The late pastor Bill Leslie discovered in glaring terms the despair-dissolving value of serving others. He told of a near breakdown he had, and how a spiritual mentor directed him to Isaiah 58:10-11. His study of these verses rescued him from a season of darkness, marked by feelings of exhaustion and burnout. “If you give yourself to the hungry, and satisfy the desire of the afflicted, then your light will rise in darkness, and your gloom will become like midday, and the Lord will continually guide you, and satisfy your desire in scorched places, and give strength to your bones; and you will be like a watered garden, and like a spring of water whose waters do not fail.”
In When the Darkness Will Not Lift, John Piper tells Bill Leslie’s story and offered these concluding remarks:
“What struck Pastor Leslie so powerfully was the fact that if we pour ourselves out for others, God promised to make us like a ‘watered garden.’ That is, we will receive the water we need for refreshment and joy. He saw that God’s way of lifting gloom and turning it into light was to ‘pour yourself out for the hungry and satisfy the desire of the afflicted.'”
“God has made us to flourish by being spent for others. One of the causes of some people’s darkness is a slowly creeping self-absorption and small mindedness. And the cure may be the gradual embrace of a vision of life that is far greater than our present concerns.”
Relying on God’s Strength
How do we shift from a self-centered to an others-centered posture?
It isn’t easy for me, but the following suggestions have been helpful in shifting my focus from myself to others when I’m hurting.
- On days when pain wracks my my body or I’m emotionally downcast, I take a moment during my quiet time to ask the Lord to rescue me from self-absorption. I admit my egocentric mindset and plead with Him to make me sensitive to others whose pain or needs exceed mine. I recognize that serving others isn’t merely a human endeavor. I’m buoyed by the fact that the Lord provides the adequacy for me to do what I cannot do in my own strength.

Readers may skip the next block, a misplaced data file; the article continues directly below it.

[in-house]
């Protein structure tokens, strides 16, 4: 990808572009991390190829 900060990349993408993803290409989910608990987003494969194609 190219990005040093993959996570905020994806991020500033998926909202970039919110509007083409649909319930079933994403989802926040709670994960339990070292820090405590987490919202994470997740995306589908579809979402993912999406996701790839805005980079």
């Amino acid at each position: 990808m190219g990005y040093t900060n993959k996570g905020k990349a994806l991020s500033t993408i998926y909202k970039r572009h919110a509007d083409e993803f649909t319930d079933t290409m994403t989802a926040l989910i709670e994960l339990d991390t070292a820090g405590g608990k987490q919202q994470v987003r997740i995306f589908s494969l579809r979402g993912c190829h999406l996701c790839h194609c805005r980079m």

- I claim the promise in 2 Corinthians 3:5-6: “Not that we are adequate in ourselves to consider anything as coming from ourselves, but our adequacy is from God, who also made us adequate as servants of a new covenant.” Then the Holy Spirit instills in me the faith to believe that He can use me even in my weakness.
- I ask the Lord to provide answers to these questions:
*Who could use a call or a hand-written letter from me? (In a book on enhancing relationships, John Maxwell cited a study revealing the power of a hand-written letter. It is so rare to receive such a note that the positive emotional impact on the recipient exceeds that of a typed letter, an email, or even spoken words containing the same message!)
*Who in my church or wider sphere of influence is hospitalized and would be encouraged by a surprise visit from me?
*Who is a Christian leader (pastoral staff member, missionary, Bible study leader) who could use a note or call from me in which I complete this sentence: “I thank God for you because____________”)? Never underestimate the spiritual warfare that leaders face, especially those involved in evangelism and regular Bible teaching. What threatens Satan’s hold on people most is the sharing of the gospel and the faithful teaching of God’s Word.
- What need in a church ministry or in the community can I help meet? (A substitute teacher in a children’s class? A greeter who makes people feel special as soon as they enter the church foyer on Sunday morning? A volunteer cook for persons who are ill or homebound? A volunteer who delivers free meals for groups such as Meals on Wheels? Someone who temporarily fosters a dog who is waiting for a permanent placement through a local pet rescue organization?)
Your Personal Follow-through
What person, group, or venue of service came to mind as you read the previous questions? If you’re consumed by your pain or despondency this week, ask the Lord to spur you to action and to reveal to you what He wants you to do. Then listen for His inside whisper. You’ll discover that more positive feelings follow godly actions. We can’t wait for a spurt of happiness to prompt unselfish deeds.
I’ll close with a statement from Tim Keller that resonates with me: “The thing i remember from meeting truly gospel-humble persons is how much they seem to be totally interested in me. Because the essence of gospel humility is not thinking more or less of myself; it is thinking of myself less.”